According to the Ministry of Health, another 1,126 cases of Covid-19 have been confirmed in the state.
There are 123 people with the virus in the hospital, 22 of whom are in intensive care.
Meanwhile, Education Minister Norma Foley confirmed that schools are expected to open normally in September.
Foley will brief the Cabinet on Tuesday about additional funding to put in place all necessary Covid-19 prevention measures to ensure schools reopen on time.
In a statement, he said he wanted to “assure parents and guardians that plans are in place to allow schools to reopen in accordance with the infection prevention measures implemented in our schools.”
Ms Foley said it is a Department of Education priority to support schools “to ensure this happens in accordance with normal scheduled reopening times”.
The minister made the statement following media reports on Sunday morning regarding concerns over the potential impact of the increasing number of Covid-19 cases on delaying the reopening of schools and tertiary colleges.
Ms Foley said that “as has been the case throughout the pandemic, the reopening will be accomplished in close consultation with Public Health”.
“Schools will continue to be supported with additional resources needed to ensure these measures, and I will inform the Council of Ministers on these plans on Tuesday morning,” he said.
“The aim of all Covid-19 infection prevention and control measures put in place for schools is to support the safe operation of schools and prevent the entry of Covid-19, as well as the transmission of Covid-19 among the -19 school community. These measures protect students, families, and protects school personnel.”
Geriatrician Dr Ronan Collins said that once the vast majority of the seriously at risk population is vaccinated, this outweighs the remaining risk of reopening schools.
Speaking on RTÉ’s Brendan O’Connor program, Tallaght’s hospital doctor said “the risk to children is very, very low.”
The traditional narrative of what happens during cold season, flu season, gastroenteritis season, kids said can be very frequent vectors.
“But in a situation where the vast majority of the population at serious risk is vaccinated and will be as safe as we can make them, you really can’t sacrifice children’s development and education because the benefits of educating children outweigh. what risks may persist.”
Earlier, Paul Reid, CEO of Health Services Executive (HSE), said that almost 70 percent of adults are now fully vaccinated and 83 percent are partially vaccinated.
In a tweet on Sunday morning, Mr Reid warned of the increasing number of people hospitalized with Covid-19.
“As hospitality, society and the economy open further, let’s all embrace and run safely,” he said in the tweet.
By Saturday afternoon, 1,345 more cases of Covid-19 were confirmed in the State, and the Department of Health later confirmed 105 people at the hospital. The number in intensive care was later reported as 21.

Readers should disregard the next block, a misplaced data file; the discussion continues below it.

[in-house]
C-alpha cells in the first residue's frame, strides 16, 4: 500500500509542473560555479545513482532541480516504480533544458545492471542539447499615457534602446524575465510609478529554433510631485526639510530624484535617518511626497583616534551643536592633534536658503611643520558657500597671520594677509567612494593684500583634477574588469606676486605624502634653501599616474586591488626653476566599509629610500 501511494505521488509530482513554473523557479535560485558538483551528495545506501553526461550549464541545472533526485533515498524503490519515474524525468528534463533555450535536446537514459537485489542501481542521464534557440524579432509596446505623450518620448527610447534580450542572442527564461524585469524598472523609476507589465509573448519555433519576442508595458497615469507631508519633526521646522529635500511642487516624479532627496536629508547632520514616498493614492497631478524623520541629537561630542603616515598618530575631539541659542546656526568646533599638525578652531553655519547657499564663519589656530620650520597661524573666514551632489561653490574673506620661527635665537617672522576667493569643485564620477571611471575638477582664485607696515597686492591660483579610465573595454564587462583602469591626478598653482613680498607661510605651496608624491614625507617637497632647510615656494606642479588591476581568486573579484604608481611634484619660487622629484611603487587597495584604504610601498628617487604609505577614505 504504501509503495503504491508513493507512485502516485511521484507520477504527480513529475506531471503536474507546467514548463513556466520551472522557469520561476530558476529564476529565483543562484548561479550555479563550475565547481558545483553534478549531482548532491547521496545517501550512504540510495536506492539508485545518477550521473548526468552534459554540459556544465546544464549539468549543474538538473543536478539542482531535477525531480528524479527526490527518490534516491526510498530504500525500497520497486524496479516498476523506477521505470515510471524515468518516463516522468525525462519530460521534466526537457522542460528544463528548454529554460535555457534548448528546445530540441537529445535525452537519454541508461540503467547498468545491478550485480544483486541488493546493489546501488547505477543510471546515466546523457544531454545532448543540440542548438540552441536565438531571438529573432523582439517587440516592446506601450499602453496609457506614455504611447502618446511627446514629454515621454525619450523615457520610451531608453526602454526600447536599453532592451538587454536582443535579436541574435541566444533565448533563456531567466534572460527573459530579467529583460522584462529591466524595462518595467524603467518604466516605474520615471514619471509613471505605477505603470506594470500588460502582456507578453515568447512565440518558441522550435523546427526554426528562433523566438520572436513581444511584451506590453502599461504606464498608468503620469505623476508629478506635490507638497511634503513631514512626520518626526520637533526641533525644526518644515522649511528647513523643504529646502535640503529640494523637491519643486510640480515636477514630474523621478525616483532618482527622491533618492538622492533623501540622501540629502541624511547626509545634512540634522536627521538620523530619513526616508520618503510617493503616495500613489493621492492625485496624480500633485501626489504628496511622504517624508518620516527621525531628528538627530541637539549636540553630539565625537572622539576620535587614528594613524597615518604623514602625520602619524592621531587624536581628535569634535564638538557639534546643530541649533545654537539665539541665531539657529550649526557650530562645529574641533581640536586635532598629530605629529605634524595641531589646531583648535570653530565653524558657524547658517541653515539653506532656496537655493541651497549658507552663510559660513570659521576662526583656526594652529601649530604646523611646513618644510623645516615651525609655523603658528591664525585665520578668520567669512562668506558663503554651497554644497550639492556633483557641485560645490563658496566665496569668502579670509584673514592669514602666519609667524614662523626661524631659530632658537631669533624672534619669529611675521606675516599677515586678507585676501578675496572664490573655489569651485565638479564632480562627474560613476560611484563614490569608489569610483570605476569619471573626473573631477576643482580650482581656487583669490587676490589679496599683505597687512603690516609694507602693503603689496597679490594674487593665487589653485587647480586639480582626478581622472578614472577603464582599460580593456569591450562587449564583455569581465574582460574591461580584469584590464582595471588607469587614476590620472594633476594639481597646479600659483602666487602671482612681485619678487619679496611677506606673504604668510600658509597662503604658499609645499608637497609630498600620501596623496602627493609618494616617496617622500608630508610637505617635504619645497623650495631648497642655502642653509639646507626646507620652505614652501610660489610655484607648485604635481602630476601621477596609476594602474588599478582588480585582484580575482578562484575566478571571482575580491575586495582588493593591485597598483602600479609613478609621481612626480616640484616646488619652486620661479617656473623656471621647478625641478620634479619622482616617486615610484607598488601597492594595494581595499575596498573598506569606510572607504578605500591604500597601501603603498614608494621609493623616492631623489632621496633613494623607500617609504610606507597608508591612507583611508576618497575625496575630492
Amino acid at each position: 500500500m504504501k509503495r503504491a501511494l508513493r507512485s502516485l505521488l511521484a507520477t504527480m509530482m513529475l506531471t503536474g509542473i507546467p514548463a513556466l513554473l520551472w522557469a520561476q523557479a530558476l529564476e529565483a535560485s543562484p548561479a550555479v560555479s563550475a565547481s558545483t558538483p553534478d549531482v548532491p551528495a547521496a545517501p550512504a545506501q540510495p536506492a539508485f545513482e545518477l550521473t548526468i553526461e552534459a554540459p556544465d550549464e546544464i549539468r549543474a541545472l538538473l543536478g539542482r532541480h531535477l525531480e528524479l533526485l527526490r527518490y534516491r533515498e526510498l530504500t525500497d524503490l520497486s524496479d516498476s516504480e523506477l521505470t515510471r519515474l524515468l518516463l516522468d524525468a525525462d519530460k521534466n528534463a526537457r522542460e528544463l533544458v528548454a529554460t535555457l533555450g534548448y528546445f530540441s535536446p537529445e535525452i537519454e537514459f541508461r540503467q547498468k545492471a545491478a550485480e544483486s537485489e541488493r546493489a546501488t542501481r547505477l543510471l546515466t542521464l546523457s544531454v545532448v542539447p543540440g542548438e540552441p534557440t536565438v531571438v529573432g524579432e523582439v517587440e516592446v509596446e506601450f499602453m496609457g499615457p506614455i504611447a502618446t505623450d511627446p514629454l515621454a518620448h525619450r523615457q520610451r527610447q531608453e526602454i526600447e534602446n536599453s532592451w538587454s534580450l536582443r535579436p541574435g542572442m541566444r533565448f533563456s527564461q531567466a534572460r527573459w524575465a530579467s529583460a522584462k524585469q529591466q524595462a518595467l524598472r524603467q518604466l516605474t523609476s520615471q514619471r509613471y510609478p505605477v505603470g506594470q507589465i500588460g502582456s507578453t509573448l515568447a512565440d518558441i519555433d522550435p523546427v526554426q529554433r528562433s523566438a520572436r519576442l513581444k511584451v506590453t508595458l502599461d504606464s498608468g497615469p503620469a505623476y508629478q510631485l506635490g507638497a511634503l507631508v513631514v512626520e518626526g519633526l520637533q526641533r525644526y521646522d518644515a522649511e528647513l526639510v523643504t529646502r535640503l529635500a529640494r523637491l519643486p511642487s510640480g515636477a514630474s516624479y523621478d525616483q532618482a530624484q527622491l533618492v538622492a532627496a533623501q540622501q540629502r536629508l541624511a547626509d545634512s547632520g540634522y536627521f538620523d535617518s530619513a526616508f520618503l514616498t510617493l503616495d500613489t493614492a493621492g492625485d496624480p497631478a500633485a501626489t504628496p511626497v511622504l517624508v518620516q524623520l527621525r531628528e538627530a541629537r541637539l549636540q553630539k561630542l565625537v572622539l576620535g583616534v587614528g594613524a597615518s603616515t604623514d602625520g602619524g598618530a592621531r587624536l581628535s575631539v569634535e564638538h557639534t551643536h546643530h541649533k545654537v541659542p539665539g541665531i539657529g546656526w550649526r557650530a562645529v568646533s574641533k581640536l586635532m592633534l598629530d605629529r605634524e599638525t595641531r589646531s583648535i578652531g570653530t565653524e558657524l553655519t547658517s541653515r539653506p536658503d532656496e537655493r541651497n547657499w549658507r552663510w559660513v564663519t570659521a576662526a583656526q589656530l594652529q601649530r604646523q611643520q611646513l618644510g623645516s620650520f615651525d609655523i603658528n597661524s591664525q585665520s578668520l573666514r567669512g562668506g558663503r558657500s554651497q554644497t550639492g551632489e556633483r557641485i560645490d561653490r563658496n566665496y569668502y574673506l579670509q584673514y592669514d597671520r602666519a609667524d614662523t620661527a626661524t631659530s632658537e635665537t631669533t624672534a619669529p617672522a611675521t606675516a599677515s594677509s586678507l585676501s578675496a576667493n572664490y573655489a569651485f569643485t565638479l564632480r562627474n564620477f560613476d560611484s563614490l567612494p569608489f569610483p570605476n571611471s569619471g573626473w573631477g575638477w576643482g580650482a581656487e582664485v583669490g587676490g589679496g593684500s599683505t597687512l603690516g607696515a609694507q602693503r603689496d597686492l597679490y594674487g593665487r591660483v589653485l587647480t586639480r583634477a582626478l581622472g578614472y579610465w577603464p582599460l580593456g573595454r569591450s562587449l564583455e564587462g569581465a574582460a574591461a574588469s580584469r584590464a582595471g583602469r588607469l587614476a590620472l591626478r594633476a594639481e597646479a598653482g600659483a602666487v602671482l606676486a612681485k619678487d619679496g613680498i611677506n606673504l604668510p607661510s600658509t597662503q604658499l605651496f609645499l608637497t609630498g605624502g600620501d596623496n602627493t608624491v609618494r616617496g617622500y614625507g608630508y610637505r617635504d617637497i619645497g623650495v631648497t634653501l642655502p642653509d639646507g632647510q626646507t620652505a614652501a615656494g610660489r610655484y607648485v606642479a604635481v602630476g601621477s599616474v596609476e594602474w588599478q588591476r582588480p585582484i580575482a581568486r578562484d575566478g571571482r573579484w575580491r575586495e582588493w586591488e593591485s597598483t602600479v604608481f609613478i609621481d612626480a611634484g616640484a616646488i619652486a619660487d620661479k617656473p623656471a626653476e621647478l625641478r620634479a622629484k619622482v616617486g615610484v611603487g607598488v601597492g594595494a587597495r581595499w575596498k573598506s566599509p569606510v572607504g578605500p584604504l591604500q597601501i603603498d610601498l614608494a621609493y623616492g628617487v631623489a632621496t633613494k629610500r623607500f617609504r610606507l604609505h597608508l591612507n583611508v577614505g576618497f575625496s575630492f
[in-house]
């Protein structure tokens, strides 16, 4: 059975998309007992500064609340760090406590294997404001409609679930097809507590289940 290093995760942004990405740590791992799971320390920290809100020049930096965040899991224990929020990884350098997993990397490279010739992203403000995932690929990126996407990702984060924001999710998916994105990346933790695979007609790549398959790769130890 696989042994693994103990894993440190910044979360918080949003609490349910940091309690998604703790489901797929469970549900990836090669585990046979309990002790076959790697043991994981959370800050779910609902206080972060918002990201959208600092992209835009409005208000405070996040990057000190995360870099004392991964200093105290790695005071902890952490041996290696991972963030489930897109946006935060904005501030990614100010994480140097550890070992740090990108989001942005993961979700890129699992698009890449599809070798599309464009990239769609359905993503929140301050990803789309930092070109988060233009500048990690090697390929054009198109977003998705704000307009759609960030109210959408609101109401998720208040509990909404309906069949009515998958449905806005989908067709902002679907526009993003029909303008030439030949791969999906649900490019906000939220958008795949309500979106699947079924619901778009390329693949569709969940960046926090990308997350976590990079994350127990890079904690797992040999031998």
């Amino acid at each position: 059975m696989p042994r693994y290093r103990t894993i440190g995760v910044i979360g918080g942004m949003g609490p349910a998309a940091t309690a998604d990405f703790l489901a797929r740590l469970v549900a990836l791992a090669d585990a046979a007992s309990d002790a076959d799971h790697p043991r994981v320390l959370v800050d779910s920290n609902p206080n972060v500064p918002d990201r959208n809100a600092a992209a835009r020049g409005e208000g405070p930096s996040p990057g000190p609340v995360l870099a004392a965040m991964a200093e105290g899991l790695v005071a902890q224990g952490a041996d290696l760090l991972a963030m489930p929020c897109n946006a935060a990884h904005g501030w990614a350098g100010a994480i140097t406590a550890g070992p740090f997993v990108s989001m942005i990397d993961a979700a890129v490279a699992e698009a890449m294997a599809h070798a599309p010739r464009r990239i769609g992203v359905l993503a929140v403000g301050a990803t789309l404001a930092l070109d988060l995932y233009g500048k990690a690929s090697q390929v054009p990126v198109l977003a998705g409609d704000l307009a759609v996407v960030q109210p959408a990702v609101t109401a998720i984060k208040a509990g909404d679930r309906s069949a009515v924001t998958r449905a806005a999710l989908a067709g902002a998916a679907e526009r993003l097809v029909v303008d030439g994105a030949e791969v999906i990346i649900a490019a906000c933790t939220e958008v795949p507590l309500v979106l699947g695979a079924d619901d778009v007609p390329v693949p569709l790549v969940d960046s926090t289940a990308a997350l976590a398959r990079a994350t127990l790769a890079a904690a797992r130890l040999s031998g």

Anyone fully vaccinated will be able to dine indoors with their unvaccinated children, according to the draft guidance released late Friday night. Restaurants and bars can reopen indoors from Monday, July 26.
Final regulations are expected to be signed on Sunday, according to a statement from Fáilte Ireland. draft operational guidelines Released late Friday for the industry.
Consultant microbiologist Dr Anna-Rose Prior said the rate of infection and mortality in elderly and vulnerable people has dropped since the introduction of vaccination in Ireland.
Talking about the same program, he said, “As the number of vaccinations increases, the proportion of those who get infections will be people who are vaccinated but do not get sick. They don’t end up in the hospital.”
“The point is, does the vaccine do what it says on the tin? Does it stop them from staying in the hospital or prevent them from staying in ICU? Of course, a small number of them will end up in the ICU, but overall our absolute numbers are down. And the vaccine really does what it’s supposed to do.”
Dr Prior said there is a tolerance for higher Covid numbers due to the vaccine. “We get 1,300 cases a day and we certainly wouldn’t have admitted it last year” but to some extent it is accepted that “more vulnerable people are protected” and that is true.
Almost half of those under the age of 30 in the north did not contract Covid 19 as the vaccine program prepares to end in the coming weeks.
Northern Ireland’s Department of Health said the total number of people taking both doses exceeded one million over the weekend.
About 70 percent of the adult population is currently fully vaccinated.
According to Patricia Donnelly, who heads North’s vaccination program, uptake among older age groups was “exceptional,” while only 56 percent of those under 30 who were eligible for the vaccine accepted the offer.
“There’s a lot of work and determination behind this program and we know we’re not at the finish line yet,” he warned.
Last week, Stormont Health Minister Robin Swann said mass vaccinations would end in the coming weeks as major arenas and centers “cannot be confiscated” forever and medical personnel are sorely needed in their normal duties.
The first doses will expire at the centers on July 31.
On Sunday, two more Covid-19-related deaths were reported in the North, bringing the total death toll since the start of the pandemic to 2,170.
Another 1,264 positive cases were reported, up from 1,520 on Saturday and 1,337 on Thursday.
There have been a total of 148,484 confirmed cases of coronavirus since the outbreak began.
Over the weekend, the number of people fully vaccinated with two doses reached 1,006,725. Some 1,193,854 people received their first dose.
The latest figures show 163 in hospitals with Covid 19, 16 of which are in intensive care.
Swann said that despite lower uptake among younger people, the vaccine program has been “an outstanding success to date.”